Our next day dawned early in Alba’s mercato. Saturday markets in Italy can be an assault on the senses but truly a pleasant one. Vegetables of every type and color are piled high on displays under the high mercato roof. Lined up along the old city wall are the most amazing versions of RVs you’ll ever see – food shops on wheels! Butchers, fish mongers, cheese purveyors and the like all display their savory products better than many I’ve seen in permanent locations. Vendors hawking flowers, clothes, shoes, pots, pans, toys and trinkets abound. Just about everything you could want can be found on a Saturday morning in Alba.

From a “rolling” butcher, I bought a beautiful pork loin and filled my basket with vegetables and cheeses. I had the privilege of cooking that night for a group of winemakers and cellarmasters at Villa Giulia, the Gresy ancestral home on one of the highest points in Barbaresco. What a disaster. Needless to say, I have never cooked for a group in Italy again!

The villa’s old gas oven was charming but unreliable. I soon switched to Plan B – stovetop cooking – which really wasn’t optimal for preparing my recipe. But it wasn’t until after several oven flameouts and our fear of explosion did we abandon oven braising. Soon, with the landscape beyond the open window vanishing into rising fog, the oven problems vanished into a fog of beautiful wines and fascinating company.

It all seemed surreal that evening. We had escaped Zurich to forget briefly the horrors of 9/11. But here we sat, while Jeffrey served our first course of antipasti in the villa’s parlor, which Nazi occupiers once used during World War II. We sat on furniture and gazed at paintings of a period long before Nazis inhabited the villa during their occupation of Piemonte. Jeffrey told stories of Giulia, the family’s matriarch, who had a steel backbone in the face of German officers living under her roof while their soldiers were encamped on its grounds. More wine. More food. The evening continued to flow as I heard stories from the winemakers about their problems with the weather, the new currency and, as always, the wine critics. It all felt so safe.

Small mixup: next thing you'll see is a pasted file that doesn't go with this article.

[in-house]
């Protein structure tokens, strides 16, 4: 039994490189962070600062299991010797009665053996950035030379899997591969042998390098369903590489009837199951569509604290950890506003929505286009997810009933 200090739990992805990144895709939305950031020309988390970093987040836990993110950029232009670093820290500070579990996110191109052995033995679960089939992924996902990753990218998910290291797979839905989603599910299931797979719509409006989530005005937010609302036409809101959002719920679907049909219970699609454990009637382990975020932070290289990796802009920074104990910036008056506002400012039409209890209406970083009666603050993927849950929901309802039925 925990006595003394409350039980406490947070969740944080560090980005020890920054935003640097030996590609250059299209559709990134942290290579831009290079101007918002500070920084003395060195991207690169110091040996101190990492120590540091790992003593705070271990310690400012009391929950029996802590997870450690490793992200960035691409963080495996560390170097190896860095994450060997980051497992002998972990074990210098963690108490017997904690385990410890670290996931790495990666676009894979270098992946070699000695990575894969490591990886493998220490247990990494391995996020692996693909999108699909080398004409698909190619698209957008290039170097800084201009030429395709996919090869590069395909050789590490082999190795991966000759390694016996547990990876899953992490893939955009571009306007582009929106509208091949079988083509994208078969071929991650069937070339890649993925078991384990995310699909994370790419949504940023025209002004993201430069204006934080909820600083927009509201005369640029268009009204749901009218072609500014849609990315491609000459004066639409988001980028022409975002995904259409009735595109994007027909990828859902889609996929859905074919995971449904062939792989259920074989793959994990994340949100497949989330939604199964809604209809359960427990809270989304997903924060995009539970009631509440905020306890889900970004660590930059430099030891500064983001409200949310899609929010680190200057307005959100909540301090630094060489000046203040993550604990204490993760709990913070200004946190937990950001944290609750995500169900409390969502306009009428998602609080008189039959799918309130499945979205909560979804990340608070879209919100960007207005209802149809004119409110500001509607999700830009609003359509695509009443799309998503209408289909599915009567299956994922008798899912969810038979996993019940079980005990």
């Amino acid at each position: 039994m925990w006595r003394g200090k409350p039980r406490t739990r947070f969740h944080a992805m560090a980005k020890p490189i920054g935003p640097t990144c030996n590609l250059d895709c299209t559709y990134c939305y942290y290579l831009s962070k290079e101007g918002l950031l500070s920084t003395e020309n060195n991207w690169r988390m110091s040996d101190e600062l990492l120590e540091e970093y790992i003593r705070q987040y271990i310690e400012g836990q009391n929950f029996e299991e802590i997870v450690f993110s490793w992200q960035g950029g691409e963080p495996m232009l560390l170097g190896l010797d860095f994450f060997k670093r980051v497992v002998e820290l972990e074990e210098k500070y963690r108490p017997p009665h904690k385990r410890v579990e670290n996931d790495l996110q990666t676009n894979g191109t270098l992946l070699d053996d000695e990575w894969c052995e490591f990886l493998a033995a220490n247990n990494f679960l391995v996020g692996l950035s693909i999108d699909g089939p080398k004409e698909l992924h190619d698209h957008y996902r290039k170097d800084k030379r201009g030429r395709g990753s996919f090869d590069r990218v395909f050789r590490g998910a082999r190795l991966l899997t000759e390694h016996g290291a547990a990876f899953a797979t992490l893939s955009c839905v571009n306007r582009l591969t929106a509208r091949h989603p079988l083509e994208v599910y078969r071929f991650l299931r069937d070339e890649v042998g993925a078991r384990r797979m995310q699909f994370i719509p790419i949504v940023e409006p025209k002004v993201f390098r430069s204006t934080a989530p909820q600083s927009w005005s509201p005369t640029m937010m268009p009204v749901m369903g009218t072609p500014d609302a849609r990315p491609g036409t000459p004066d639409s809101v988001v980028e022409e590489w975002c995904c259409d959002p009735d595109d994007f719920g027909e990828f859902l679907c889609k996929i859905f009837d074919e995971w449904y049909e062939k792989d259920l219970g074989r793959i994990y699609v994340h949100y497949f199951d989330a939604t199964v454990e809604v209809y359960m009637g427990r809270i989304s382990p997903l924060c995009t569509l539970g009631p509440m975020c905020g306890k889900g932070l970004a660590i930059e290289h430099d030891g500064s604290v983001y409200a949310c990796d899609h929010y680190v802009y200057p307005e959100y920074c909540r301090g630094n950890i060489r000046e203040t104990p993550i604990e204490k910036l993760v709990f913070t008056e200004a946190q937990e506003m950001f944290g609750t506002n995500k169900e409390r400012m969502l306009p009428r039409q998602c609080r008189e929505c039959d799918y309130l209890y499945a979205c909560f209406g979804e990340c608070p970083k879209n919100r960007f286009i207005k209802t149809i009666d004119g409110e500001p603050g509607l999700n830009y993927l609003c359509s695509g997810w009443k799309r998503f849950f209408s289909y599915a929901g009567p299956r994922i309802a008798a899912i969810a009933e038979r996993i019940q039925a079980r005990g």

The dinner ended at 4:30 a.m. on the observatory’s deck atop the villa’s roof. Again, I was in a fantasy world. Above us was a night sky in that moment after the moon has disappeared and before the sun begins to rise. Stars filled the sky, but just below us, fog shrouded the earth. It was as though we were suspended on a cloud. After a slice of torta di nocciole (hazelnut tart) and a glass of Giulio Morando’s Moscato d’Asti, we bade good night as we left to catch a few hours of sleep before meeting Chilcott and Fritz for a 10 a.m. tasting in Barolo. The tasting turned out to be the beginning of another day that ended just before dawn amid winemakers, great food and some of the best wines the region had to offer.

The pork turned out to be edible, though not my finest culinary hour. But the impromptu gathering of so many fascinating people who brought to the table their own oenological creations was one of the highlights of my years in Piemonte. After 72 hours of wine, food and friends, we returned to Zurich, having accomplished what we set out to do. Spending those treasured days divorced from a scary new world, we renewed our faith in one another and in mankind. Wine has endured many of man’s cruelties and for good reason. It brings us all together and gives us hope for the future.

Suzanne Hoffman is a local attorney, wine importer and the Chambellan Provincial of the Southwest Region and Bailli (president) of the Vail chapter of the Chaine des Rotisseurs. She is passionate about all things gastronomique. For more background information on her “Behind the Scenes” series, go to Email comments about this story to